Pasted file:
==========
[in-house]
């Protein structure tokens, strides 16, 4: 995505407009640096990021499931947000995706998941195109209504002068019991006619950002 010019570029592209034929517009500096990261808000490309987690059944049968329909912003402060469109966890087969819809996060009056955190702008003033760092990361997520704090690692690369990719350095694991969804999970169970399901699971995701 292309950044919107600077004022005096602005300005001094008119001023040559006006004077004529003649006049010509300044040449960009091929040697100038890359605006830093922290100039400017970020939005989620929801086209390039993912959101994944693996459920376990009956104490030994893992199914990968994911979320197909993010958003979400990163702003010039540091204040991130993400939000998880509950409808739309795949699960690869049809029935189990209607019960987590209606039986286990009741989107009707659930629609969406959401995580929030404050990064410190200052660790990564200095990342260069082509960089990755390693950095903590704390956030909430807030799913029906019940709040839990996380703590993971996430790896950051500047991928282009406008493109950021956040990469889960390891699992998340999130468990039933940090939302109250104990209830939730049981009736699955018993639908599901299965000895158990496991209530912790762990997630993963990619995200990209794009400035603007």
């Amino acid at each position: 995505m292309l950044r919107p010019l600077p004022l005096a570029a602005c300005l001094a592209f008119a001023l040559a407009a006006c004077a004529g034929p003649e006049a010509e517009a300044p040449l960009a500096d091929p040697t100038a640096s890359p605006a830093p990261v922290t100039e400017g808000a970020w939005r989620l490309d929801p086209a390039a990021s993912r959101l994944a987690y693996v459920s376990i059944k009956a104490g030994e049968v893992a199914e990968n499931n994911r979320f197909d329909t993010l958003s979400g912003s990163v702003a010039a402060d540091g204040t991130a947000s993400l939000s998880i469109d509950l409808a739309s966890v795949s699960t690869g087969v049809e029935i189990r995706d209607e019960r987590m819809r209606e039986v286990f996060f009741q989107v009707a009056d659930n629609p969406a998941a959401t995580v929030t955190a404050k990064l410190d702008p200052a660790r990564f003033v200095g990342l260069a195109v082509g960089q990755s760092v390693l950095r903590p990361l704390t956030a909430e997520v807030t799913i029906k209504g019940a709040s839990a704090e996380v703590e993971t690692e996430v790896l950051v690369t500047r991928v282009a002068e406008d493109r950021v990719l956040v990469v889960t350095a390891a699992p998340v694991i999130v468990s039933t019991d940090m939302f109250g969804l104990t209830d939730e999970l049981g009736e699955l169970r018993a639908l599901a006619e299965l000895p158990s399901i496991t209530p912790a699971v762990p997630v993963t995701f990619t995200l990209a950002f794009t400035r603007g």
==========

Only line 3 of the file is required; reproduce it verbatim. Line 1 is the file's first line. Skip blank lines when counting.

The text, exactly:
């Amino acid at each position: 995505m292309l950044r919107p010019l600077p004022l005096a570029a602005c300005l001094a592209f008119a001023l040559a407009a006006c004077a004529g034929p003649e006049a010509e517009a300044p040449l960009a500096d091929p040697t100038a640096s890359p605006a830093p990261v922290t100039e400017g808000a970020w939005r989620l490309d929801p086209a390039a990021s993912r959101l994944a987690y693996v459920s376990i059944k009956a104490g030994e049968v893992a199914e990968n499931n994911r979320f197909d329909t993010l958003s979400g912003s990163v702003a010039a402060d540091g204040t991130a947000s993400l939000s998880i469109d509950l409808a739309s966890v795949s699960t690869g087969v049809e029935i189990r995706d209607e019960r987590m819809r209606e039986v286990f996060f009741q989107v009707a009056d659930n629609p969406a998941a959401t995580v929030t955190a404050k990064l410190d702008p200052a660790r990564f003033v200095g990342l260069a195109v082509g960089q990755s760092v390693l950095r903590p990361l704390t956030a909430e997520v807030t799913i029906k209504g019940a709040s839990a704090e996380v703590e993971t690692e996430v790896l950051v690369t500047r991928v282009a002068e406008d493109r950021v990719l956040v990469v889960t350095a390891a699992p998340v694991i999130v468990s039933t019991d940090m939302f109250g969804l104990t209830d939730e999970l049981g009736e699955l169970r018993a639908l599901a006619e299965l000895p158990s399901i496991t209530p912790a699971v762990p997630v993963t995701f990619t995200l990209a950002f794009t400035r603007g």